The Photo of the Week comes from Rankin Inlet, Nunavut taken by Dustin IInik. The magnificence of the northern caribou herd is striking when viewed across the wide open tundra of northern Canada. I personally, at some point, would like to try and film footage from within the migration itself by possibly rigging a fixed camera in a position where it wouldn’t get destroyed. Churchill summer and Arctic summer on the whole reveal incredible wildlife experiences that show themselves when you least expect them to. Enjoy!
Ava Ningeocheak ice fishing near Rankin Inlet, Nunavut. Daisy Melissa Panika photo.
This Churchill Arctic Photo of the Week comes from the ice around Rankin Inlet where the little things are what make up a way of life in the north. This shot of Ava Ningeocheak ice fishing brings a sense of calm and longing for the old days when things moved a little more slowly in the south. Enjoy!
Churchill photographer Katie de Meulles was able to capture these haunting yet beautiful images of the iconic Ithaca shipwreck. The ship lays grounded on the rocky sea – bed 12 miles east of town in Bird Cove. When the ship grounded it was being operated by the Clarke Steamship Company to deliver nickel from Rankin Inlet. She was sailing on return north filled with supplies for the settlement when the ships rudder fractured in 80 mph winds. When the anchors failed she ran aground on September 14th, 1960 and never moved again. All 37 crew and passengers aboard were rescued. Because the Hudson Bay is shallow along coastal areas the waves are less likely to break old wrecks apart during storms.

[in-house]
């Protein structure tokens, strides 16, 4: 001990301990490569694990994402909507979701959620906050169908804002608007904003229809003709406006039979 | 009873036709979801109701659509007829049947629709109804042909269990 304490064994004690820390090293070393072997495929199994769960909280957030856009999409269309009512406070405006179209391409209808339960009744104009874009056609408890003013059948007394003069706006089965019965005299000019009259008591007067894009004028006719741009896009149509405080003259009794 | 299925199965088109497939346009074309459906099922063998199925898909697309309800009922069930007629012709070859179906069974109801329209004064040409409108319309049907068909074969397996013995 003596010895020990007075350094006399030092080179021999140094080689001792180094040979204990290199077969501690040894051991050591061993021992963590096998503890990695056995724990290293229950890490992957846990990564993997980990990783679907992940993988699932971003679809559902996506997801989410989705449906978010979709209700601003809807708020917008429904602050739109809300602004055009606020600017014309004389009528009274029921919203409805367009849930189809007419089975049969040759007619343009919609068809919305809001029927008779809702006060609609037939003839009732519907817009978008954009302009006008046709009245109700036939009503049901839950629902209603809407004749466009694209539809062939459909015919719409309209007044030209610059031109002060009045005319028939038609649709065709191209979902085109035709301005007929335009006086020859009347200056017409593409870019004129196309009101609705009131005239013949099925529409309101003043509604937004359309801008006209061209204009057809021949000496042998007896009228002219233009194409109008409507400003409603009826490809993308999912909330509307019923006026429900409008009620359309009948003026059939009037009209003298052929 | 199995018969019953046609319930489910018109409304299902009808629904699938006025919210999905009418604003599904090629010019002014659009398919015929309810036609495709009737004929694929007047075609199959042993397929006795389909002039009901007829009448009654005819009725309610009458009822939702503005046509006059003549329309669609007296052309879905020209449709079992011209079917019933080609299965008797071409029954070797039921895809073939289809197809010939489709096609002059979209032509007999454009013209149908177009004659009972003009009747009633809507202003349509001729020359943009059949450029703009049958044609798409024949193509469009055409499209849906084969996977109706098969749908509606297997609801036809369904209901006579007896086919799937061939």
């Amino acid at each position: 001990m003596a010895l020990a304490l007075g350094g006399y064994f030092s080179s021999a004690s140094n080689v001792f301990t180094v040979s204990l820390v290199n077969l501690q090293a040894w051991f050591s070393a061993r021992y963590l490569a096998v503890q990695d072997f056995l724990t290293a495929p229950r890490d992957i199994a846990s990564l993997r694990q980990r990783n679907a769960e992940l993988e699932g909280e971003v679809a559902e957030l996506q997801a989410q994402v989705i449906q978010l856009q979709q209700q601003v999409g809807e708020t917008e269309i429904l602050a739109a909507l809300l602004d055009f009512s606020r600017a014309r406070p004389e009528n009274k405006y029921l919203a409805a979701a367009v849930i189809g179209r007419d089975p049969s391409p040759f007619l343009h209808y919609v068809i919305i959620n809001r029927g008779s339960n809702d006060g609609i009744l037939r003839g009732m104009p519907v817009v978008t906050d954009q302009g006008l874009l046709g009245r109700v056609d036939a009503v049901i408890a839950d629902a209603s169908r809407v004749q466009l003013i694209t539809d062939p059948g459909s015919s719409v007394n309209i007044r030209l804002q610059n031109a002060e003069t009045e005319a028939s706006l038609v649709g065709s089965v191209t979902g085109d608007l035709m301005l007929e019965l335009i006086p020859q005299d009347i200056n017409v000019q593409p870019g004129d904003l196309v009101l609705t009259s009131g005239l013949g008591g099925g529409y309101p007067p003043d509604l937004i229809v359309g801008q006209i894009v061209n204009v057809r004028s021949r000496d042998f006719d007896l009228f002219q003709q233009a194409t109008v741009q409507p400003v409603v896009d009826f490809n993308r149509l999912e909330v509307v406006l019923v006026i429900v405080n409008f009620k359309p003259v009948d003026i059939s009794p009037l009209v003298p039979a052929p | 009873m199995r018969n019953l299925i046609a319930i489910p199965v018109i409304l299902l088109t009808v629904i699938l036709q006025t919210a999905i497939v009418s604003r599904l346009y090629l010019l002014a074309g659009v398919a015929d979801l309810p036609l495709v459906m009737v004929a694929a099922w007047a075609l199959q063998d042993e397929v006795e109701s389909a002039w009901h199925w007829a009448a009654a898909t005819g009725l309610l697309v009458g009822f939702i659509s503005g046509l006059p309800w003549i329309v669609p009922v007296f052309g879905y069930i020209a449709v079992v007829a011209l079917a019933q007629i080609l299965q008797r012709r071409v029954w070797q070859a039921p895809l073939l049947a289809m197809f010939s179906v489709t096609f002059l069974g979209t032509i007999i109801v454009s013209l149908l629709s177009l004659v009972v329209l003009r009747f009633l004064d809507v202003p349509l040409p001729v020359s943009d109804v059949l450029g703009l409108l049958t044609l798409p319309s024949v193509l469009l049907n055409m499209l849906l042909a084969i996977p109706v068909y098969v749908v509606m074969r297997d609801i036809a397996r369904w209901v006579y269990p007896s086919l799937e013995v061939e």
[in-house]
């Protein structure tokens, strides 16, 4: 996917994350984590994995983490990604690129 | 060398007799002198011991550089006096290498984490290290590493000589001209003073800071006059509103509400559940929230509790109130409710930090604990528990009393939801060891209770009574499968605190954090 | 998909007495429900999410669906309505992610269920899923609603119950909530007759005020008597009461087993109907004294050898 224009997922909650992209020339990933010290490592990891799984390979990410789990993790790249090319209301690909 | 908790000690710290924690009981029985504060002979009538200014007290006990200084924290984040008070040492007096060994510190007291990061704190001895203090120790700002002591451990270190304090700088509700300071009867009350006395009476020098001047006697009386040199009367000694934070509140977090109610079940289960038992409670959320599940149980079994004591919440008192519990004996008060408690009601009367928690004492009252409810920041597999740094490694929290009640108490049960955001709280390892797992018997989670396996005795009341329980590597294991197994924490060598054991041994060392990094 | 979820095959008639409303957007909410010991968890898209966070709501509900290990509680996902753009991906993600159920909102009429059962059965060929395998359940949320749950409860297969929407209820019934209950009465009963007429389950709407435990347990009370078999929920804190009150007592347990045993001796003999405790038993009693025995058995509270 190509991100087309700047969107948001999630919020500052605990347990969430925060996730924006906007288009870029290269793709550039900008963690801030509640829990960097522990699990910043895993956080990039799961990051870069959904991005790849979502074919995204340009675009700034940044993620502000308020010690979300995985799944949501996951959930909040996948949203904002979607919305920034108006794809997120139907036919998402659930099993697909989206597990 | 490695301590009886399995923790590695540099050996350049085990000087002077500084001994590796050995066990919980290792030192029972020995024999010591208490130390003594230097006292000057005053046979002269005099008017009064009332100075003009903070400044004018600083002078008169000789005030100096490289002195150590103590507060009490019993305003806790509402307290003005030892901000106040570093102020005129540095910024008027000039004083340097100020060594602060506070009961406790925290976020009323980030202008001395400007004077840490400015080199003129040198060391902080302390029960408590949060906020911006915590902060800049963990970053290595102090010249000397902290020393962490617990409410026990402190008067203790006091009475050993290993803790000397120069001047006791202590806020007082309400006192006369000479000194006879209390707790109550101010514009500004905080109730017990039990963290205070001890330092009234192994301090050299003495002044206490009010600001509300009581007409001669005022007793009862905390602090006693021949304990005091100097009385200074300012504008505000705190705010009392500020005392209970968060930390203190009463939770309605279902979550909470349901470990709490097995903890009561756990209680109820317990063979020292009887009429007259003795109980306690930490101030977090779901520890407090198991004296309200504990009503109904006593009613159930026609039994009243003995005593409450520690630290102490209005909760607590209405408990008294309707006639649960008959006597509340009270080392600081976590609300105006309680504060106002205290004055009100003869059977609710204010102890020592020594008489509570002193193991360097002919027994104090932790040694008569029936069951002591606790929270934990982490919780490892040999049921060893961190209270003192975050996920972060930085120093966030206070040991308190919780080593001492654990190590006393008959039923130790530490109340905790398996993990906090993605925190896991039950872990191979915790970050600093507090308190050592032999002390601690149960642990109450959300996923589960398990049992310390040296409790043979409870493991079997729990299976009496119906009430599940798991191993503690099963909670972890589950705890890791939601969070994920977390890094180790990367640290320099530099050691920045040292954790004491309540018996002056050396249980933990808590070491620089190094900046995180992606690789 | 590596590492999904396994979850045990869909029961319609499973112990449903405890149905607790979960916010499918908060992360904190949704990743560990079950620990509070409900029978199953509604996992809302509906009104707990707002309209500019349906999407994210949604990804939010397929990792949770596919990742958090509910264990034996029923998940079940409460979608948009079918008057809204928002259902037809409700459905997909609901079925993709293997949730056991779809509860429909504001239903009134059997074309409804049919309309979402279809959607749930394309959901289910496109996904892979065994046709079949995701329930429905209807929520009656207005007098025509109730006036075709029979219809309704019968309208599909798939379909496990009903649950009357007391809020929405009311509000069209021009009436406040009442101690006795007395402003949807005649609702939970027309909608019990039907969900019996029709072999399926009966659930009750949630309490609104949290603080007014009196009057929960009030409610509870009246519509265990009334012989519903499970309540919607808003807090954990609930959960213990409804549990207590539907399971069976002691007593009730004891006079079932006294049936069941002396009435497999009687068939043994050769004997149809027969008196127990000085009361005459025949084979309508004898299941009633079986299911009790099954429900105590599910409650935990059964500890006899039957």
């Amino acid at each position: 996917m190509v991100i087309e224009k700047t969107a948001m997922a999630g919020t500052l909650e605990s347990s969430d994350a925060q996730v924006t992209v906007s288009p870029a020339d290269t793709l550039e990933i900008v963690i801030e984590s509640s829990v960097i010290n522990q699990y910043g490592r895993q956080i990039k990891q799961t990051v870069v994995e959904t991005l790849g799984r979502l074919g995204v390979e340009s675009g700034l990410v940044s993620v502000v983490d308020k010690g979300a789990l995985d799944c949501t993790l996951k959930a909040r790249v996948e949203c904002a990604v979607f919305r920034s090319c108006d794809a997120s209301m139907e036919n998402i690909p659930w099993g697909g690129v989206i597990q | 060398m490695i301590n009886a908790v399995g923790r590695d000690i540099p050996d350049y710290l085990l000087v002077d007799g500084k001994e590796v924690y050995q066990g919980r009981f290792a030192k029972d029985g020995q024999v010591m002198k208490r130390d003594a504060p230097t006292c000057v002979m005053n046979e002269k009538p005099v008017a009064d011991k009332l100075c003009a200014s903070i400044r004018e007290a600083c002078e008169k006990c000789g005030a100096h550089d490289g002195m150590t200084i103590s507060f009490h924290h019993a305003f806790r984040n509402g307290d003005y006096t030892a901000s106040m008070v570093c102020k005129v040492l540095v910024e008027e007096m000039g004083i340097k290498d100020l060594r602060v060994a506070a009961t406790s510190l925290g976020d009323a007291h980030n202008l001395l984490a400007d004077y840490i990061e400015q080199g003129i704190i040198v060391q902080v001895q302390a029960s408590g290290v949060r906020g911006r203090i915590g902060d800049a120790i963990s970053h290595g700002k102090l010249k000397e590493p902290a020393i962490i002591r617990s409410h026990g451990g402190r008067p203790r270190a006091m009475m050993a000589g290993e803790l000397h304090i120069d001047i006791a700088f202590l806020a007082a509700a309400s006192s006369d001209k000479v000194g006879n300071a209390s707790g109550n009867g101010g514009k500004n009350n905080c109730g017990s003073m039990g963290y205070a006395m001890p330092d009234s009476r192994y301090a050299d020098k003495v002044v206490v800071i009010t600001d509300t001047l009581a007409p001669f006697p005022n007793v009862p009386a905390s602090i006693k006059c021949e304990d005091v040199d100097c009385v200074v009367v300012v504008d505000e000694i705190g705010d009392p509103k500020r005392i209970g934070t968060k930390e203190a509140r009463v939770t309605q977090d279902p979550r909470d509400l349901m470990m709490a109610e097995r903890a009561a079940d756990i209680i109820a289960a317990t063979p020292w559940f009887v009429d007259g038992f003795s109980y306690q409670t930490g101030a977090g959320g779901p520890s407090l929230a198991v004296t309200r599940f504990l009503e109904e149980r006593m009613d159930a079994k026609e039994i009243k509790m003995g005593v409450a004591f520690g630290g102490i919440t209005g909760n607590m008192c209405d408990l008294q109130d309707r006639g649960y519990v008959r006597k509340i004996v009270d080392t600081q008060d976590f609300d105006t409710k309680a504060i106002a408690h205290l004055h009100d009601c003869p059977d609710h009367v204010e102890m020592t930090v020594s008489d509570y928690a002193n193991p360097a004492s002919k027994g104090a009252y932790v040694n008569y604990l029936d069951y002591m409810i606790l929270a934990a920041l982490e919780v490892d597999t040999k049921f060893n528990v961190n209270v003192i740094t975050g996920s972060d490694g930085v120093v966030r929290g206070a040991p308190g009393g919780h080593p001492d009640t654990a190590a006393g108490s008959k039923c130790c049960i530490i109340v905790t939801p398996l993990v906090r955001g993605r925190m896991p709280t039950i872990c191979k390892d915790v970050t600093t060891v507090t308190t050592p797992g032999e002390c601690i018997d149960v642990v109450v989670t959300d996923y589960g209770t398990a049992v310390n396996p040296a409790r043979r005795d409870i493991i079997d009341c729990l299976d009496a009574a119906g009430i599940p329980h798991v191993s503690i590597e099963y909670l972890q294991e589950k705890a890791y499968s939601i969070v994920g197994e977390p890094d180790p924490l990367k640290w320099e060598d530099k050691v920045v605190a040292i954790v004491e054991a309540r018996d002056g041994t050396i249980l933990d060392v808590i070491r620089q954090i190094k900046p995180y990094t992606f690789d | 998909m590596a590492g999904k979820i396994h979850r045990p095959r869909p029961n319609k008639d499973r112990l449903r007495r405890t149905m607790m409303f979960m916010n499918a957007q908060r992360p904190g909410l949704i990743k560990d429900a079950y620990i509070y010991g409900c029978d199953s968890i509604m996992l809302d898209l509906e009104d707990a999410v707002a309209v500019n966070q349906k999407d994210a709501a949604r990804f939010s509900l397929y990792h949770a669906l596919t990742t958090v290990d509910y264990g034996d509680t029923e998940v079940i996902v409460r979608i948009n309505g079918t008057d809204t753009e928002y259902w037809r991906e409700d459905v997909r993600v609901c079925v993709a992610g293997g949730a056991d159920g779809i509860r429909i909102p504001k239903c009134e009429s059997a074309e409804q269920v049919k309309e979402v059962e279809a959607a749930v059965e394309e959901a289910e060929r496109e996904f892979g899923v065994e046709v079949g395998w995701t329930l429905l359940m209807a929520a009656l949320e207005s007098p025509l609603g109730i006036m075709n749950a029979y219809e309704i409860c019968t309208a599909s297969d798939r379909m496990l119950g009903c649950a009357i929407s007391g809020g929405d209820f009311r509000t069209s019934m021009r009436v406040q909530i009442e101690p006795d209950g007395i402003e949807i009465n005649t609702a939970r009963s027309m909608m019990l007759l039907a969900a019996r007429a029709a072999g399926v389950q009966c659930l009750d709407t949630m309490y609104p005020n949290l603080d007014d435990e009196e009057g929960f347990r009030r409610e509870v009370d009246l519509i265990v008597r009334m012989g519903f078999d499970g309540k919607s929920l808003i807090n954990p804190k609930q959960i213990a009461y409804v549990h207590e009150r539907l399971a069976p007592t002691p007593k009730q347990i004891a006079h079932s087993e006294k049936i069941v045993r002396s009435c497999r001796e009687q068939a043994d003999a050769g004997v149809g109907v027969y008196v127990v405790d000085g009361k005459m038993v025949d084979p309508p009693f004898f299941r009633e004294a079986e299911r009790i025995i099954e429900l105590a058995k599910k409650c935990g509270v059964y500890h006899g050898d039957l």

These intriguing shots are unique with the northern lights glimmering above the rusting hulk.The beauty blends with the symbol of tragedy to stir mixed emotions in the viewer!
MV Ithaca in Churchill. Katie de Meulles photo.
Northern lights above the MV Ithaca. Katie de Meulles photo.
Erie view of the MV Ithaca in Churchill. Katie de Meulles photo.
Darkened mass of the MV Ithaca in Churchill. Katie de Meulles photo.
MV Ithaca with glowing aurora borealis in the sky above. Katie de Meulles photo.
MV Ithaca with a strand of northern lights behind. Katie de Meulles photo.
MV Ithaca under the aurora borealis in Churchill. Katie de Meulles photo.
After the recent common crane sighting in Churchill, this one is surely not as glamorous but noteworthy at least. A pigeon was spotted north of Churchill in Rankin Inlet and may be the first sighting of the bird north of Winnipeg. One has to wonder is the change in climate and weather patterns affecting the migratory patterns of birds and other animals?
If you have been to Churchill you have more than likely seen the infamous Ithaca shipwreck just off the coast heading toward the airport or polar rover launch-site. The ship rests on the sea-bed 12 miles east of Churchill in Bird Cove.
Built in Three – Rivers, Quebec the Ithaca is eighty meters in length. Operated by the Clarke Steamship Company to deliver nickel concentrate from the works at Rankin Inlet, she sailed from Churchill on 10 September 1960 to collect her cargo, carrying supplies for the settlement. The ship’s rudder fractured in an 80 mph gale force wind and when anchors failed to hold she ran aground on September 14, 1960. The vessel came to rest on the rocky shoals, where it sits today, and all 37 men aboard were rescued.
MV Ithaca (September 2012) Source: Heidi den Haan
Low tide often allows locals and travelers to walk out to the wreck and gain a close-up vantage point of the rusty behemoth. You will need to keep an eye on the tide chart however as you might end booked in a “rustic” cabin heading nowhere fast. It has happened.
There’s a bit more history of the Ithaca but this is the main crux of the wreck. It stands in the Hudson Bay as a monument to all those seamen that have traveled the waters of the north.